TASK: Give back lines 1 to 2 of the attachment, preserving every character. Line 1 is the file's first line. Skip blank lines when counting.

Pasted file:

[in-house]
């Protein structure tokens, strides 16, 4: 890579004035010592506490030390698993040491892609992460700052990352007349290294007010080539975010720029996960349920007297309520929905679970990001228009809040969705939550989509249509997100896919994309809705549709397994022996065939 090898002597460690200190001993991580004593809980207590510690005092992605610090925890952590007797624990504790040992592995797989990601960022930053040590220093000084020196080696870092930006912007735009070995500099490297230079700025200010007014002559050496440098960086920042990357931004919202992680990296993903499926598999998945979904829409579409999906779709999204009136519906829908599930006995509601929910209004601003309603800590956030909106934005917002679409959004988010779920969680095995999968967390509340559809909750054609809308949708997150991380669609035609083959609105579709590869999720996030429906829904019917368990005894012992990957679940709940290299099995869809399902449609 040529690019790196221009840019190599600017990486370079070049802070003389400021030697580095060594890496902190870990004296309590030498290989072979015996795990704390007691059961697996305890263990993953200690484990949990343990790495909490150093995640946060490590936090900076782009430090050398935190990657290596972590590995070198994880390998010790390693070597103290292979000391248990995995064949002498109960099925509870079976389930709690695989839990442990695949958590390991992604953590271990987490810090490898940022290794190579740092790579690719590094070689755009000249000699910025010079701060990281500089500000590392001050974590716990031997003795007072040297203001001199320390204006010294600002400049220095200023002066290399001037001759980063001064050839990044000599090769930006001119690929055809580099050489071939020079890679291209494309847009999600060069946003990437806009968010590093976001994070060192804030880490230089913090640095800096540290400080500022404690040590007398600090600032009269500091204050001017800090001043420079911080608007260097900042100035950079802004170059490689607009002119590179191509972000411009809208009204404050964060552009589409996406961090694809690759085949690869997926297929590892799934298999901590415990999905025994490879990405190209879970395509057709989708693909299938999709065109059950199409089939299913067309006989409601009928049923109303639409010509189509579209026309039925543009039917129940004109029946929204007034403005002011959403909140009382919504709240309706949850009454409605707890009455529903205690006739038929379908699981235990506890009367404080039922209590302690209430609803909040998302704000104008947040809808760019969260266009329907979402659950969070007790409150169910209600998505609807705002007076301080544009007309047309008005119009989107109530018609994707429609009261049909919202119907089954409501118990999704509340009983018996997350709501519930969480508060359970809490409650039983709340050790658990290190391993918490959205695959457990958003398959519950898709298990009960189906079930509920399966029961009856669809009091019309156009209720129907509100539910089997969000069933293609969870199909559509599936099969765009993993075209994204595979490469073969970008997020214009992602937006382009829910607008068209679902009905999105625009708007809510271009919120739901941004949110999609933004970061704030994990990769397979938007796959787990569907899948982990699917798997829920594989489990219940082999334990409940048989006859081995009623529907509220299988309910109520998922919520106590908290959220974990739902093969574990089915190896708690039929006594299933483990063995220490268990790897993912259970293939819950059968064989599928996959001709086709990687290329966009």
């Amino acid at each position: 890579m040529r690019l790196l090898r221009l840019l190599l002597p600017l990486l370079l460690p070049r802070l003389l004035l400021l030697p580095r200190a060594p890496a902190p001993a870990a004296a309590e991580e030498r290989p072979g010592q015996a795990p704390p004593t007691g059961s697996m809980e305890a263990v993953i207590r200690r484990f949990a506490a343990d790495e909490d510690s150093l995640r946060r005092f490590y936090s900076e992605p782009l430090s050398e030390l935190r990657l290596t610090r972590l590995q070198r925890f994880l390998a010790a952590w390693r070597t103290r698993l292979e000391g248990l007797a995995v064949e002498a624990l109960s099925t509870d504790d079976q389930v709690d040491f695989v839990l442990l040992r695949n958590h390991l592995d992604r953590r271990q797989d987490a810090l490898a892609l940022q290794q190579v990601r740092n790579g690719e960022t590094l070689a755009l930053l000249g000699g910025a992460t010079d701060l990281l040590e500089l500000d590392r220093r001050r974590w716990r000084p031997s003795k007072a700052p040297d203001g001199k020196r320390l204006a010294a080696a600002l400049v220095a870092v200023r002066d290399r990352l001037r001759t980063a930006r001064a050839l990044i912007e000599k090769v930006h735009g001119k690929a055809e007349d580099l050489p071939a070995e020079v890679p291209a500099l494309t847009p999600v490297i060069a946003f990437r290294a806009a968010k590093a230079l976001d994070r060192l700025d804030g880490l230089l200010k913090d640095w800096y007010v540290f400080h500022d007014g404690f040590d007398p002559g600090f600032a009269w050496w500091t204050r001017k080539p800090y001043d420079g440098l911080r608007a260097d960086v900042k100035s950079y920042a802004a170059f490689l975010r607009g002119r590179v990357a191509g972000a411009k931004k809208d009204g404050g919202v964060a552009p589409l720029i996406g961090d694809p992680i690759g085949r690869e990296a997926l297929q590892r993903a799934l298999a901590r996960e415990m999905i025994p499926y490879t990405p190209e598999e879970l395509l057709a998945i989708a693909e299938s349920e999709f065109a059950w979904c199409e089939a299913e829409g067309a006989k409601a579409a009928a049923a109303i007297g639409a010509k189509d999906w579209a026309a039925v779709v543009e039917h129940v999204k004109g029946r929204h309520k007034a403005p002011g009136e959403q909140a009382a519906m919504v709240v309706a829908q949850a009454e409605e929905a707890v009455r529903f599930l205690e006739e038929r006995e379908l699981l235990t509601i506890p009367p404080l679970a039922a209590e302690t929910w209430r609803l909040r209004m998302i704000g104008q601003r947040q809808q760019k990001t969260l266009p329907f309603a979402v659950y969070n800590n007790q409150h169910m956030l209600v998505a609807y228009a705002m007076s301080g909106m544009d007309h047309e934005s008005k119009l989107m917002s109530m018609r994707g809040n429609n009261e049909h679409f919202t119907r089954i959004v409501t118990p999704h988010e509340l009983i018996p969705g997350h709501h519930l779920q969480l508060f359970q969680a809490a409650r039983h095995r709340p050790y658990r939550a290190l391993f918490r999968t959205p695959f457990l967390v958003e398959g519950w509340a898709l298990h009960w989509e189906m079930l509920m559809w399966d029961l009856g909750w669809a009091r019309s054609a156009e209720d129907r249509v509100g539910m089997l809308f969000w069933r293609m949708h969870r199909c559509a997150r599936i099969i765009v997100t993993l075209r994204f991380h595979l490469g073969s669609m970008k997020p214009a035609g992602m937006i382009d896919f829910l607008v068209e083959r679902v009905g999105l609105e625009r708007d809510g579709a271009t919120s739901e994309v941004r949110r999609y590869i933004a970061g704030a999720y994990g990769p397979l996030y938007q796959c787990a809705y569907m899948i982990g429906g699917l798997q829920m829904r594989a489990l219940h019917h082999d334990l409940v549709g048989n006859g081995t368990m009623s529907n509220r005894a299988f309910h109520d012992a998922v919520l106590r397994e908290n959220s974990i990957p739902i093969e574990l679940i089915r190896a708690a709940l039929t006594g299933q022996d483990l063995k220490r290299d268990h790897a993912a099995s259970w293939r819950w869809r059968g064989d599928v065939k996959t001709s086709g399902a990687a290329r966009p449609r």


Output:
[in-house]
């Protein structure tokens, strides 16, 4: 890579004035010592506490030390698993040491892609992460700052990352007349290294007010080539975010720029996960349920007297309520929905679970990001228009809040969705939550989509249509997100896919994309809705549709397994022996065939 090898002597460690200190001993991580004593809980207590510690005092992605610090925890952590007797624990504790040992592995797989990601960022930053040590220093000084020196080696870092930006912007735009070995500099490297230079700025200010007014002559050496440098960086920042990357931004919202992680990296993903499926598999998945979904829409579409999906779709999204009136519906829908599930006995509601929910209004601003309603800590956030909106934005917002679409959004988010779920969680095995999968967390509340559809909750054609809308949708997150991380669609035609083959609105579709590869999720996030429906829904019917368990005894012992990957679940709940290299099995869809399902449609 040529690019790196221009840019190599600017990486370079070049802070003389400021030697580095060594890496902190870990004296309590030498290989072979015996795990704390007691059961697996305890263990993953200690484990949990343990790495909490150093995640946060490590936090900076782009430090050398935190990657290596972590590995070198994880390998010790390693070597103290292979000391248990995995064949002498109960099925509870079976389930709690695989839990442990695949958590390991992604953590271990987490810090490898940022290794190579740092790579690719590094070689755009000249000699910025010079701060990281500089500000590392001050974590716990031997003795007072040297203001001199320390204006010294600002400049220095200023002066290399001037001759980063001064050839990044000599090769930006001119690929055809580099050489071939020079890679291209494309847009999600060069946003990437806009968010590093976001994070060192804030880490230089913090640095800096540290400080500022404690040590007398600090600032009269500091204050001017800090001043420079911080608007260097900042100035950079802004170059490689607009002119590179191509972000411009809208009204404050964060552009589409996406961090694809690759085949690869997926297929590892799934298999901590415990999905025994490879990405190209879970395509057709989708693909299938999709065109059950199409089939299913067309006989409601009928049923109303639409010509189509579209026309039925543009039917129940004109029946929204007034403005002011959403909140009382919504709240309706949850009454409605707890009455529903205690006739038929379908699981235990506890009367404080039922209590302690209430609803909040998302704000104008947040809808760019969260266009329907979402659950969070007790409150169910209600998505609807705002007076301080544009007309047309008005119009989107109530018609994707429609009261049909919202119907089954409501118990999704509340009983018996997350709501519930969480508060359970809490409650039983709340050790658990290190391993918490959205695959457990958003398959519950898709298990009960189906079930509920399966029961009856669809009091019309156009209720129907509100539910089997969000069933293609969870199909559509599936099969765009993993075209994204595979490469073969970008997020214009992602937006382009829910607008068209679902009905999105625009708007809510271009919120739901941004949110999609933004970061704030994990990769397979938007796959787990569907899948982990699917798997829920594989489990219940082999334990409940048989006859081995009623529907509220299988309910109520998922919520106590908290959220974990739902093969574990089915190896708690039929006594299933483990063995220490268990790897993912259970293939819950059968064989599928996959001709086709990687290329966009």